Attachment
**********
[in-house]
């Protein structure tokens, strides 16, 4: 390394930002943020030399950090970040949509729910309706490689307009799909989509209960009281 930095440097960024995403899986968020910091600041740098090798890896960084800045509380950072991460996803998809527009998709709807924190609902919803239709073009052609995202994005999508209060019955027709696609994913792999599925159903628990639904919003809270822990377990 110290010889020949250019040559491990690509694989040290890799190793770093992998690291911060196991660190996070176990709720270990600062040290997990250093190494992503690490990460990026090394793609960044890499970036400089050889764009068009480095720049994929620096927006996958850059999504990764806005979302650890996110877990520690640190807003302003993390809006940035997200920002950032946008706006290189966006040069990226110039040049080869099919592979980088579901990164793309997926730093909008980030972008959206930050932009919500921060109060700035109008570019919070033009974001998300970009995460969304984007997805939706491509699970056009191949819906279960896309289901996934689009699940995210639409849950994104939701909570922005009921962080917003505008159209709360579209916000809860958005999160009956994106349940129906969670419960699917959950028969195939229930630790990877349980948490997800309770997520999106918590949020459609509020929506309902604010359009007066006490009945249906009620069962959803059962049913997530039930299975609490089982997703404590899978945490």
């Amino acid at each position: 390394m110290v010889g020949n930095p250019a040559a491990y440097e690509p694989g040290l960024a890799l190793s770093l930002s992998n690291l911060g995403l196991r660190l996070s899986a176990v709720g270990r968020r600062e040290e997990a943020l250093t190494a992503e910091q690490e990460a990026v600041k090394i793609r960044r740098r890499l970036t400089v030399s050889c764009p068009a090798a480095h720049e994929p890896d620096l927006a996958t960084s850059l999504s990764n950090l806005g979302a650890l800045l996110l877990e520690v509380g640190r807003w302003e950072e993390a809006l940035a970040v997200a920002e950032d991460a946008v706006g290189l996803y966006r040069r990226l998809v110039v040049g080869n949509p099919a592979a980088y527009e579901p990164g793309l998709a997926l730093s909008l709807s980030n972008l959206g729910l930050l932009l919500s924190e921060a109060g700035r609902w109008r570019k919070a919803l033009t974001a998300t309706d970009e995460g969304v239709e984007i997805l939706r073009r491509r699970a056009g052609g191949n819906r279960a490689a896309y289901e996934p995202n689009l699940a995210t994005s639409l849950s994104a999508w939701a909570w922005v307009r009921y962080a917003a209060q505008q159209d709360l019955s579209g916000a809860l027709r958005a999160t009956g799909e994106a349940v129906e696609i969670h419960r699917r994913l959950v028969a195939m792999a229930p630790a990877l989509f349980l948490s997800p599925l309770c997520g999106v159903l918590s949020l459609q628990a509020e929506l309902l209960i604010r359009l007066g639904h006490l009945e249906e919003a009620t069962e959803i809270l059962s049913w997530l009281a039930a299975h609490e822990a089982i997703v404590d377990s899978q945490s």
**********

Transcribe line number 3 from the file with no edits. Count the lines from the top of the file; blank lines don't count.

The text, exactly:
């Amino acid at each position: 390394m110290v010889g020949n930095p250019a040559a491990y440097e690509p694989g040290l960024a890799l190793s770093l930002s992998n690291l911060g995403l196991r660190l996070s899986a176990v709720g270990r968020r600062e040290e997990a943020l250093t190494a992503e910091q690490e990460a990026v600041k090394i793609r960044r740098r890499l970036t400089v030399s050889c764009p068009a090798a480095h720049e994929p890896d620096l927006a996958t960084s850059l999504s990764n950090l806005g979302a650890l800045l996110l877990e520690v509380g640190r807003w302003e950072e993390a809006l940035a970040v997200a920002e950032d991460a946008v706006g290189l996803y966006r040069r990226l998809v110039v040049g080869n949509p099919a592979a980088y527009e579901p990164g793309l998709a997926l730093s909008l709807s980030n972008l959206g729910l930050l932009l919500s924190e921060a109060g700035r609902w109008r570019k919070a919803l033009t974001a998300t309706d970009e995460g969304v239709e984007i997805l939706r073009r491509r699970a056009g052609g191949n819906r279960a490689a896309y289901e996934p995202n689009l699940a995210t994005s639409l849950s994104a999508w939701a909570w922005v307009r009921y962080a917003a209060q505008q159209d709360l019955s579209g916000a809860l027709r958005a999160t009956g799909e994106a349940v129906e696609i969670h419960r699917r994913l959950v028969a195939m792999a229930p630790a990877l989509f349980l948490s997800p599925l309770c997520g999106v159903l918590s949020l459609q628990a509020e929506l309902l209960i604010r359009l007066g639904h006490l009945e249906e919003a009620t069962e959803i809270l059962s049913w997530l009281a039930a299975h609490e822990a089982i997703v404590d377990s899978q945490s």